HS_12x12 1.0889 19 33661589105.972816 3616806311396.510254
HS_24x24 1.1298 35 16070009781.315575 4349496176228.410645
HS_48x48 1.1854 64 7231079366.861403 4836919775090.241211
GIST 1.2312 9 28786830336.332951 997666139720.167114
HOG_250_words 1.3114 10 10120761644.659481 150327274044.045624
HOG_500_words 1.3543 13 4740814068.779779 70999988871.696045
HOG_1k_words 1.3805 15 2364984044.641845 38619752999.224922
SIFT_1k_words 1.5706 11 1930289338.112194 18095265606.237080
SURFFAST_200w 1.3829 8 2778256463.307569 40011821579.313110
SRFFAST_250_w 1.3754 8 2591204993.421285 35829689692.319153
SRFFAST_500_w 1.4551 10 1620830296.777577 21609765416.960484
SURFFAST_1k_w 1.5023 14 949543059.290031 13039001089.887533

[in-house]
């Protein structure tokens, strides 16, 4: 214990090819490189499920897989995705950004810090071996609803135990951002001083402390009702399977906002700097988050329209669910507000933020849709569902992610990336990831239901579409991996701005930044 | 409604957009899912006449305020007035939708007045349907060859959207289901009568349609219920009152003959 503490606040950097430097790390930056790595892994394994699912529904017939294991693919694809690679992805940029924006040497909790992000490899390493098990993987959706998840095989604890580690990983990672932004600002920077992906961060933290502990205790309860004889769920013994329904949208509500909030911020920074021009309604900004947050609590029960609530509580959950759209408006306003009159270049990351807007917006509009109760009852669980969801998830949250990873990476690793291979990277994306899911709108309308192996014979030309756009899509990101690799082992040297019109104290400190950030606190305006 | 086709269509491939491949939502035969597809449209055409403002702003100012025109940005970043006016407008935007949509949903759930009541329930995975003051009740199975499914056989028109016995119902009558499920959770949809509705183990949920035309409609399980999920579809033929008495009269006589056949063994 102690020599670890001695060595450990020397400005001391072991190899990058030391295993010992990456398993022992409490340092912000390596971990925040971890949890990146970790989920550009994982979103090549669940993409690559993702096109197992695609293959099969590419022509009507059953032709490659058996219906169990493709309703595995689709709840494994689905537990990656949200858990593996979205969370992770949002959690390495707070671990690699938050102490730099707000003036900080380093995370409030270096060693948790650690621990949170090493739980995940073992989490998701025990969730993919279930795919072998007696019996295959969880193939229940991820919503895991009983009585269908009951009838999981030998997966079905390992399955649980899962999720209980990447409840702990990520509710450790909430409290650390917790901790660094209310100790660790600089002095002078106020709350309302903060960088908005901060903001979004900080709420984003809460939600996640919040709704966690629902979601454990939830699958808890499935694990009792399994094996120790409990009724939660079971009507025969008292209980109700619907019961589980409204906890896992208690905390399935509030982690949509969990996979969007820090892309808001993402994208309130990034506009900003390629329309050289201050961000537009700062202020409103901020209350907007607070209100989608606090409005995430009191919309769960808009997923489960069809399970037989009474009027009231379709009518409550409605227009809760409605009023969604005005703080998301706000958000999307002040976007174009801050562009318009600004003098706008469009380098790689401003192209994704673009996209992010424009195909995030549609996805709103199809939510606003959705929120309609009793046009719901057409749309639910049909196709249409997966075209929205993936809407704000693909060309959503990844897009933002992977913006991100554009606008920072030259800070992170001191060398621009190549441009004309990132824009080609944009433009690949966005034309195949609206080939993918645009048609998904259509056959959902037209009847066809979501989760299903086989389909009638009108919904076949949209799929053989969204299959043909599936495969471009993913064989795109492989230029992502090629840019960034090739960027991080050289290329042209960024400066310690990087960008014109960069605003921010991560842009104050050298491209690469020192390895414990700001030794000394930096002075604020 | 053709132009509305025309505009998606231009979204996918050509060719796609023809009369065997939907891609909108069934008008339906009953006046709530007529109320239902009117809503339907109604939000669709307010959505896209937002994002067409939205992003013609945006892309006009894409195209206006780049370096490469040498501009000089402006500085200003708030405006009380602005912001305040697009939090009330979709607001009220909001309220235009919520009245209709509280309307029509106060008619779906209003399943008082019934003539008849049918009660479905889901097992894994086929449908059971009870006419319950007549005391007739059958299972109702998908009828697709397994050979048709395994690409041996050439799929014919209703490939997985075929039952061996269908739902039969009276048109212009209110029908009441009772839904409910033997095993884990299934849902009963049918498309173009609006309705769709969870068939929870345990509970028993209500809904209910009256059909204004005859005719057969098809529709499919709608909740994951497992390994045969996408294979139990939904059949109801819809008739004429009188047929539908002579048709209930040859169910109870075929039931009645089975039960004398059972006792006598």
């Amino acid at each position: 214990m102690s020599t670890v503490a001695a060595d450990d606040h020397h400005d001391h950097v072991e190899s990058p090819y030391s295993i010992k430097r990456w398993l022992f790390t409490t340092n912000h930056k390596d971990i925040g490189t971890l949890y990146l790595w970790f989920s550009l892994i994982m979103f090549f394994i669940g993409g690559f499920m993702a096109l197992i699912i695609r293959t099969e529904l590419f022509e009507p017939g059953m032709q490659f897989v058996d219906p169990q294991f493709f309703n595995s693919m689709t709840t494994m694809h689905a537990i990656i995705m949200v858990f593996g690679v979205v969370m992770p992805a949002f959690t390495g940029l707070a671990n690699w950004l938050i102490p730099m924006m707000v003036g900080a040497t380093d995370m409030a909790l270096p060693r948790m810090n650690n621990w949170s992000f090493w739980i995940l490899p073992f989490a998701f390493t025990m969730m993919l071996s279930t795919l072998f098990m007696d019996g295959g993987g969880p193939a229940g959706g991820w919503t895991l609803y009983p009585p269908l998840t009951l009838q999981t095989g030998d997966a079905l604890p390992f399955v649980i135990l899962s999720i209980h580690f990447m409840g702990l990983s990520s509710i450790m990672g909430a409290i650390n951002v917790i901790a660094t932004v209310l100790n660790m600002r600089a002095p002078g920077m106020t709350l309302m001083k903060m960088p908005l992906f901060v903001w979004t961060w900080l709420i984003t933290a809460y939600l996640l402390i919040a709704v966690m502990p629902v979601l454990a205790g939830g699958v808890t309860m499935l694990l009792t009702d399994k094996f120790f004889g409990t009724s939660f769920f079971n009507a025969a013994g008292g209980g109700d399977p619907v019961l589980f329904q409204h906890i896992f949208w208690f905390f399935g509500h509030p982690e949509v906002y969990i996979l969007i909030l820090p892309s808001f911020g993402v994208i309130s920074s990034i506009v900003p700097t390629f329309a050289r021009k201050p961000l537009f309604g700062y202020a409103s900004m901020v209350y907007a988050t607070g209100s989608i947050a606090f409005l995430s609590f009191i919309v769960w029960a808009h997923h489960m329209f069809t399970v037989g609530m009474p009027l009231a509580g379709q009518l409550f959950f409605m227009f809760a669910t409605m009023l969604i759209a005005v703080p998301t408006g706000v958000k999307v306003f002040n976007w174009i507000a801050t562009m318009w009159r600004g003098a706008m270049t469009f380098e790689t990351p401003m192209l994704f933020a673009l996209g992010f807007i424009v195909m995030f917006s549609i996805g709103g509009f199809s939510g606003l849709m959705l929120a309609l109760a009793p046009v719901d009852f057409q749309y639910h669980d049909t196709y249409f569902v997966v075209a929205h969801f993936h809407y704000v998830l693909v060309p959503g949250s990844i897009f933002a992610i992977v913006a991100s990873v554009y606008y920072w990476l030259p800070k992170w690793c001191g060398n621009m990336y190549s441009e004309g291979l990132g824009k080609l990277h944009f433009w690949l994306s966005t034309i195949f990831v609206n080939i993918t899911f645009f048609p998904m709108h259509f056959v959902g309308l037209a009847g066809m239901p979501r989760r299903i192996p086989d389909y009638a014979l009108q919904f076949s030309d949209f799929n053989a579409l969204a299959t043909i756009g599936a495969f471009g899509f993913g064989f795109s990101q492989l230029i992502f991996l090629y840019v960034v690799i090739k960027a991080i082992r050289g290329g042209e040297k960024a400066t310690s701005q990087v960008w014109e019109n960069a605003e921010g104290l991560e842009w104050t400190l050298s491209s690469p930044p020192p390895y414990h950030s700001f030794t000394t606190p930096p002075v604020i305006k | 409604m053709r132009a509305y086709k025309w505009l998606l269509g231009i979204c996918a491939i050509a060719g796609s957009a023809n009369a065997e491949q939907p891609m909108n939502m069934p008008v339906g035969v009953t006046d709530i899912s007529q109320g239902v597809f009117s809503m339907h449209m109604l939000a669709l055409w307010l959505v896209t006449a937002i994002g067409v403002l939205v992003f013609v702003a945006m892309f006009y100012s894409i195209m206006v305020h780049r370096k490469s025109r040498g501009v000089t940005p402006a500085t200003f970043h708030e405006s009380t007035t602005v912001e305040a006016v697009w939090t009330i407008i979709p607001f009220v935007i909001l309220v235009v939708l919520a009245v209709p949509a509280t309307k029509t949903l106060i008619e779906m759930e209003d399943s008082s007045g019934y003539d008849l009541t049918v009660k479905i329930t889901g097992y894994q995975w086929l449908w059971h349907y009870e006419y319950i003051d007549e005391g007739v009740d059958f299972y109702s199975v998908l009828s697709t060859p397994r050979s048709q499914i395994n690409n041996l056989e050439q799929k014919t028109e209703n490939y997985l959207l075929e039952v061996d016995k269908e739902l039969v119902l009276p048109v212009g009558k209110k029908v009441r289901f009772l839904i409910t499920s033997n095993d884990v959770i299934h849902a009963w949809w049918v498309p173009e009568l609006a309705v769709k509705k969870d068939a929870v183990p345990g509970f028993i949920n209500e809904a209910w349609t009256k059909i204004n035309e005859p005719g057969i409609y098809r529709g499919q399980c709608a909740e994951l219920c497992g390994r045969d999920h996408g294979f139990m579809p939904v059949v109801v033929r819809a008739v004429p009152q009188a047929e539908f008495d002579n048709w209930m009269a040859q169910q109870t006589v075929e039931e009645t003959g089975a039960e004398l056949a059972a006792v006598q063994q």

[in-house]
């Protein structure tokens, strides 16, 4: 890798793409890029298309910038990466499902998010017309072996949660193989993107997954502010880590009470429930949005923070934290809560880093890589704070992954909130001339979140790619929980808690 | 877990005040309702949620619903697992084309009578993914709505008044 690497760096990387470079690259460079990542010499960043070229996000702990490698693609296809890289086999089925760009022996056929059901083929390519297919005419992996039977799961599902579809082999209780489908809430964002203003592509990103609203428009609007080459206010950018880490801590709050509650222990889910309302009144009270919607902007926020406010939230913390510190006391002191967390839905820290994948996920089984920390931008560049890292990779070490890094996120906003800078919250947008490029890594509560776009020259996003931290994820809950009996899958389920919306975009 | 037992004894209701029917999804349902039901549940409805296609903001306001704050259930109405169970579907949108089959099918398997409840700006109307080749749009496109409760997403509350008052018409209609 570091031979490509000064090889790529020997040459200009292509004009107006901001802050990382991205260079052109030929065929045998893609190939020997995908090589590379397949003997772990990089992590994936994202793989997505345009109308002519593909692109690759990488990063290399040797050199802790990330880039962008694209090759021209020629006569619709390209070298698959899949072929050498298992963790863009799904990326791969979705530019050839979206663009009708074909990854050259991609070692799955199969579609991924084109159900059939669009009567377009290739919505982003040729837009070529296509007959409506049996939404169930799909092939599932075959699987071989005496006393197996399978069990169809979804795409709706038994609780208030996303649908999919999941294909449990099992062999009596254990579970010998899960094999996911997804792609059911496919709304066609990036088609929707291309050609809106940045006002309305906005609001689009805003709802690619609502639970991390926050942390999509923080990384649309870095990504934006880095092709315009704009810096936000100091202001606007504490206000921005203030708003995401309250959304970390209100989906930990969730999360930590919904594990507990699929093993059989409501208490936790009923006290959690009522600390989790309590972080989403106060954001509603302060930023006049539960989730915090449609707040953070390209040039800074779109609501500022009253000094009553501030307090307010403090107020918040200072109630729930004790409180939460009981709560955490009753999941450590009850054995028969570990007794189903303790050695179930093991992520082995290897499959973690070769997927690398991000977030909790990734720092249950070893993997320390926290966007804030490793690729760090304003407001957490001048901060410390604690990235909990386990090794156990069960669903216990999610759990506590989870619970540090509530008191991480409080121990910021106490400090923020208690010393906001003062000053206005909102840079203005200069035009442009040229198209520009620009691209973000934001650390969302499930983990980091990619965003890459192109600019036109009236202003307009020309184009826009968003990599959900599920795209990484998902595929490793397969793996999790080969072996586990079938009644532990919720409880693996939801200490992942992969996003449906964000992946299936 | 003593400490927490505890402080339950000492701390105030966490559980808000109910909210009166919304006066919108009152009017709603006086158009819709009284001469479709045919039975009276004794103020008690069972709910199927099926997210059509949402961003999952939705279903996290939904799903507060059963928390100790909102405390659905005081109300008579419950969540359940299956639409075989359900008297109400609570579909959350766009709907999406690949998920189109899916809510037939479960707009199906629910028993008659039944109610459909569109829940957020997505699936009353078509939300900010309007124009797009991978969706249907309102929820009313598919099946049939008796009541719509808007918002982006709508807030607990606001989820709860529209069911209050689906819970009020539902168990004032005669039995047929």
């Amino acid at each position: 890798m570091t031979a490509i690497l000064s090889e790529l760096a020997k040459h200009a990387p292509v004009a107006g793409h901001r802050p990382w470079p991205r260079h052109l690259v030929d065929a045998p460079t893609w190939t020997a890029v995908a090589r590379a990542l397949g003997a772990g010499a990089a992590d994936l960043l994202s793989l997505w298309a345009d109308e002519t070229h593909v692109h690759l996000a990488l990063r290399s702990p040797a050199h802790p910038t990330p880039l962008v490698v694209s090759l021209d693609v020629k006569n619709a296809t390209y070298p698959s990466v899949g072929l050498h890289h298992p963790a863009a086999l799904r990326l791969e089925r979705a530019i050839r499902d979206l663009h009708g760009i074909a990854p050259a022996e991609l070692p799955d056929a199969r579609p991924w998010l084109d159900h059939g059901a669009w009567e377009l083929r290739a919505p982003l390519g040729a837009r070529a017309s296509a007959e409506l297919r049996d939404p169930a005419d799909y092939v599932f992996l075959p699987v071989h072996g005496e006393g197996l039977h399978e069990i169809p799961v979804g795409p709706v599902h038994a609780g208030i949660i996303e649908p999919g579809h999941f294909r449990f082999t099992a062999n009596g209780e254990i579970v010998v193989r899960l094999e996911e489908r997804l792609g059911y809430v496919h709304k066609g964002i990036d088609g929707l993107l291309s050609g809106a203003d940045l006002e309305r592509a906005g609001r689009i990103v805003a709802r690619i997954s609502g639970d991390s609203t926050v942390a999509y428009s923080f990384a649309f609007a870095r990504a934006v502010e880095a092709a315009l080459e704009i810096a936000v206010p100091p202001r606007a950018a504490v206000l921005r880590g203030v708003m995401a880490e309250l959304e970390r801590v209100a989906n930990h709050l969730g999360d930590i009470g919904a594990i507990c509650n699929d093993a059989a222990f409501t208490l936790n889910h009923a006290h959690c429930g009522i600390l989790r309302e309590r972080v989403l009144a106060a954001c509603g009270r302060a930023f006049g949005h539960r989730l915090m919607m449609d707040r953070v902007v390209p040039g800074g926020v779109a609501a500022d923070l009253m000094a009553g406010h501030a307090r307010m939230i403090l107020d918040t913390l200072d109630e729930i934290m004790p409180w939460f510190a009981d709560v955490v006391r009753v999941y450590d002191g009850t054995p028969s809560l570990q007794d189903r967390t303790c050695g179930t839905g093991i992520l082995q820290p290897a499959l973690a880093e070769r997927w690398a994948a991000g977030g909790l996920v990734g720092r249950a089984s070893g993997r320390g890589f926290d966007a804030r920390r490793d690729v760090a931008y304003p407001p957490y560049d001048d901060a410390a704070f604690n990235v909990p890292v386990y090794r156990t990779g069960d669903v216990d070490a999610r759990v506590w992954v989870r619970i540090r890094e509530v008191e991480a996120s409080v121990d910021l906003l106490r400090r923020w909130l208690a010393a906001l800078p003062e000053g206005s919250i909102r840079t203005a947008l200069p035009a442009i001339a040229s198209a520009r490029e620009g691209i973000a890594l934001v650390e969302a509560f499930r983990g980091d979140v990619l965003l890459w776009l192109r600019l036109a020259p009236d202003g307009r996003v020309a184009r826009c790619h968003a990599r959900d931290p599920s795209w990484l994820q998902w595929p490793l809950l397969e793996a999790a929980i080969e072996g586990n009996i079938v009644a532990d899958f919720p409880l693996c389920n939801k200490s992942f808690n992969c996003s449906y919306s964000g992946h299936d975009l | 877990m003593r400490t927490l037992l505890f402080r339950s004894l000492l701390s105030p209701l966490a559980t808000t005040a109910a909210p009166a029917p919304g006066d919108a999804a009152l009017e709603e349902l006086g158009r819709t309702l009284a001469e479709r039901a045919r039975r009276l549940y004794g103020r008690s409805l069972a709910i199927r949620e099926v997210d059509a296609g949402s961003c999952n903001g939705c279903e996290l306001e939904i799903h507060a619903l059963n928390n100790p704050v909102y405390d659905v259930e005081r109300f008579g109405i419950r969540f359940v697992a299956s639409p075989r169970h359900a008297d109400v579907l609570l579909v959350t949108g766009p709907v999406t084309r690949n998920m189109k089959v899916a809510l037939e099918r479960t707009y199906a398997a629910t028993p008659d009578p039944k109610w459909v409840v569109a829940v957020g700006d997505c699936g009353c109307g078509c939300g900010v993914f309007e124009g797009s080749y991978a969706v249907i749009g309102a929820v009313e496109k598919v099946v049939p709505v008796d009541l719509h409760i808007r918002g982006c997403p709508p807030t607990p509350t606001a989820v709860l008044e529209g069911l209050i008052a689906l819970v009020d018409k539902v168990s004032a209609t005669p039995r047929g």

SURFFAST_4k_w 1.5690 19 582893432.960562 5016304129.389058
```

Looking at the Pearson correlation between columns of the table:

```
Pearson correlation 2-tailed p-value
FracDim, Dim: (-0.23333296587402277, 0.40262625206429864)
Dim, Stress(100): (-0.24513480360257348, 0.37854224076180676)
Dim, Stress(1): (-0.24497740363489209, 0.37885820835053186)
Stress(100),S(1): ( 0.99999998200931084, 8.9357374620135412e-50)
FracDim, S(100): (-0.27516440489210137, 0.32091019789264791)
FracDim, S(1): (-0.27528621200454373, 0.32068731053608879)
```

I naively wonder how all correlations but one can be negative, and what conclusions can be drawn. Using this code:

```
import sys
import numpy as np
from scipy.stats.stats import pearsonr
file = sys.argv[1]
col1 = int(sys.argv[2])
col2 = int(sys.argv[3])
arr1 = []
arr2 = []
with open(file, "r") as ins:
for line in ins:
words = line.split()
arr1.append(float(words[col1]))
arr2.append(float(words[col2]))
narr1 = np.array(arr1)
narr2 = np.array(arr2)
# normalize
narr1 -= narr1.mean(0)
narr2 -= narr2.mean(0)
# standardize
narr1 /= narr1.std(0)
narr2 /= narr2.std(0)
print pearsonr(narr1, narr2)
```